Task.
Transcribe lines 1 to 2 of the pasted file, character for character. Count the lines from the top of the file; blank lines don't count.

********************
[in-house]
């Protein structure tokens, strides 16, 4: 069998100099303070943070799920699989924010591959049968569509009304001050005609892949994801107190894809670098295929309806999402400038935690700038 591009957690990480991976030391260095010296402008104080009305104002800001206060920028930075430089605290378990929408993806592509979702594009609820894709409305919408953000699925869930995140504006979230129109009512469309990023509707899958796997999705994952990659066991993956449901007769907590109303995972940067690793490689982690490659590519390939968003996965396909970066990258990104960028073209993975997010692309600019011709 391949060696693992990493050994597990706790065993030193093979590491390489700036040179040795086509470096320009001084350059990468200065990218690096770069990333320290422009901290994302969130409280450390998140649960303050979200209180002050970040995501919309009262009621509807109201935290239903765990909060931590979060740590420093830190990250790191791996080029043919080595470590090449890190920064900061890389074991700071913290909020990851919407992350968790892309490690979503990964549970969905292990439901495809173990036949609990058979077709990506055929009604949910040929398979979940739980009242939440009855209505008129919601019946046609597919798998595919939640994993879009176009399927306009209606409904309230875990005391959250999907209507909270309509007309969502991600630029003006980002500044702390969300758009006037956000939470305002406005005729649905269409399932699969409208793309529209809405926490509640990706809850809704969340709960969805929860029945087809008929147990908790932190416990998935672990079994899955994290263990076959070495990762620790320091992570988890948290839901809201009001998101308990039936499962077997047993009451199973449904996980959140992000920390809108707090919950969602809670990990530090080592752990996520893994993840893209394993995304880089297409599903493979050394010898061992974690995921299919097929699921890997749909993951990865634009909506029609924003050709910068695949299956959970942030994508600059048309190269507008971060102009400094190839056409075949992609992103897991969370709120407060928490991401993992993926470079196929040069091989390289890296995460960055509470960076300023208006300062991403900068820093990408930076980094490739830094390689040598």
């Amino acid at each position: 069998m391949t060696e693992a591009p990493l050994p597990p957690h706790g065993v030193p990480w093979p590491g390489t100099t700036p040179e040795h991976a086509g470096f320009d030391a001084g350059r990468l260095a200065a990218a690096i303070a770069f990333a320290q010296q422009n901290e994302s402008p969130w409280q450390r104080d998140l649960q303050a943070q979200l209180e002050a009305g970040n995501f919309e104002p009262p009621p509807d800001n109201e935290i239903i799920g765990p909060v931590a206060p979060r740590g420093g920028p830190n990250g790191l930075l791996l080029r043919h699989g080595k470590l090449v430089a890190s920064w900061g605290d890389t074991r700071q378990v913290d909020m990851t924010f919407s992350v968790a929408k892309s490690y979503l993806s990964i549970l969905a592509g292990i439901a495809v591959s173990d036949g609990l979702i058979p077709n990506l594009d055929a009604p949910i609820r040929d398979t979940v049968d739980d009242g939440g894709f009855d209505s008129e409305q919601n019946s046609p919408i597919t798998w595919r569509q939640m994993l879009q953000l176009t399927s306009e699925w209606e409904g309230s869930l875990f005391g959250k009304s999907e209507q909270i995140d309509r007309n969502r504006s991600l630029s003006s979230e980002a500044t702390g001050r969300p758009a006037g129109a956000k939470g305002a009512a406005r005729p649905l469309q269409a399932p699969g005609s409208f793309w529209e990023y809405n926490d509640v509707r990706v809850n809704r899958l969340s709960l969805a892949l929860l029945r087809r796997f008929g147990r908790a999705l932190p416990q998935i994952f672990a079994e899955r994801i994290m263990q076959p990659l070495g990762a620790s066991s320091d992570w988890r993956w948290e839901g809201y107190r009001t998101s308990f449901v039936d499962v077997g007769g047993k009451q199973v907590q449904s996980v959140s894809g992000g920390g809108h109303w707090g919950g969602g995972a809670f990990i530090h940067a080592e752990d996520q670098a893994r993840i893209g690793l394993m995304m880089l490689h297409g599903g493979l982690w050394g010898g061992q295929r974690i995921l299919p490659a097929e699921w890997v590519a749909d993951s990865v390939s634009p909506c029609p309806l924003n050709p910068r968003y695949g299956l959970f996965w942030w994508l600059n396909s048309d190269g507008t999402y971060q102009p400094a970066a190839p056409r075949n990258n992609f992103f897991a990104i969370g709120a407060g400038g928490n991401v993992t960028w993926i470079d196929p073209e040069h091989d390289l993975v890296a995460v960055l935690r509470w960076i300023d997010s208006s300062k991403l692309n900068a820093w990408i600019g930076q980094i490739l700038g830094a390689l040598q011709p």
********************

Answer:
[in-house]
């Protein structure tokens, strides 16, 4: 069998100099303070943070799920699989924010591959049968569509009304001050005609892949994801107190894809670098295929309806999402400038935690700038 591009957690990480991976030391260095010296402008104080009305104002800001206060920028930075430089605290378990929408993806592509979702594009609820894709409305919408953000699925869930995140504006979230129109009512469309990023509707899958796997999705994952990659066991993956449901007769907590109303995972940067690793490689982690490659590519390939968003996965396909970066990258990104960028073209993975997010692309600019011709 391949060696693992990493050994597990706790065993030193093979590491390489700036040179040795086509470096320009001084350059990468200065990218690096770069990333320290422009901290994302969130409280450390998140649960303050979200209180002050970040995501919309009262009621509807109201935290239903765990909060931590979060740590420093830190990250790191791996080029043919080595470590090449890190920064900061890389074991700071913290909020990851919407992350968790892309490690979503990964549970969905292990439901495809173990036949609990058979077709990506055929009604949910040929398979979940739980009242939440009855209505008129919601019946046609597919798998595919939640994993879009176009399927306009209606409904309230875990005391959250999907209507909270309509007309969502991600630029003006980002500044702390969300758009006037956000939470305002406005005729649905269409399932699969409208793309529209809405926490509640990706809850809704969340709960969805929860029945087809008929147990908790932190416990998935672990079994899955994290263990076959070495990762620790320091992570988890948290839901809201009001998101308990039936499962077997047993009451199973449904996980959140992000920390809108707090919950969602809670990990530090080592752990996520893994993840893209394993995304880089297409599903493979050394010898061992974690995921299919097929699921890997749909993951990865634009909506029609924003050709910068695949299956959970942030994508600059048309190269507008971060102009400094190839056409075949992609992103897991969370709120407060928490991401993992993926470079196929040069091989390289890296995460960055509470960076300023208006300062991403900068820093990408930076980094490739830094390689040598």